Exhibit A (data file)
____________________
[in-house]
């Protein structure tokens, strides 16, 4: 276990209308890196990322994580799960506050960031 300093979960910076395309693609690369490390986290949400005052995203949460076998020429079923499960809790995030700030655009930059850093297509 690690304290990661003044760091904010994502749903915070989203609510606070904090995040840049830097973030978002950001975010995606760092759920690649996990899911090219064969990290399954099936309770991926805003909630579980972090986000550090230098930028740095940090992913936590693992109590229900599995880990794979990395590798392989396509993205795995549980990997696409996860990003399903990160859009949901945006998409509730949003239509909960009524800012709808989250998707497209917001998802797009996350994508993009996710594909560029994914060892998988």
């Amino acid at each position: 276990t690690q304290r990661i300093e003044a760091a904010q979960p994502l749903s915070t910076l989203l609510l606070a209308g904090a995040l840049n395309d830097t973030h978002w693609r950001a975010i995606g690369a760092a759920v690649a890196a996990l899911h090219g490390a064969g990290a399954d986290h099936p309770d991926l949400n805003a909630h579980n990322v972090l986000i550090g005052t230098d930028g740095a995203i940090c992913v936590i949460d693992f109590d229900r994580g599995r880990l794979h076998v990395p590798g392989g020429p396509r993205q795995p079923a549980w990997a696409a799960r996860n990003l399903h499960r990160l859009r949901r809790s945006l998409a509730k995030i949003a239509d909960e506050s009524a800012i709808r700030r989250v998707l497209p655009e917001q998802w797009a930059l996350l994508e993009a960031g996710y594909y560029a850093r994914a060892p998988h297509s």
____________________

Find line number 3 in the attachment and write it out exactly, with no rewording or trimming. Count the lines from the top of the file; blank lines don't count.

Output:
């Amino acid at each position: 276990t690690q304290r990661i300093e003044a760091a904010q979960p994502l749903s915070t910076l989203l609510l606070a209308g904090a995040l840049n395309d830097t973030h978002w693609r950001a975010i995606g690369a760092a759920v690649a890196a996990l899911h090219g490390a064969g990290a399954d986290h099936p309770d991926l949400n805003a909630h579980n990322v972090l986000i550090g005052t230098d930028g740095a995203i940090c992913v936590i949460d693992f109590d229900r994580g599995r880990l794979h076998v990395p590798g392989g020429p396509r993205q795995p079923a549980w990997a696409a799960r996860n990003l399903h499960r990160l859009r949901r809790s945006l998409a509730k995030i949003a239509d909960e506050s009524a800012i709808r700030r989250v998707l497209p655009e917001q998802w797009a930059l996350l994508e993009a960031g996710y594909y560029a850093r994914a060892p998988h297509s």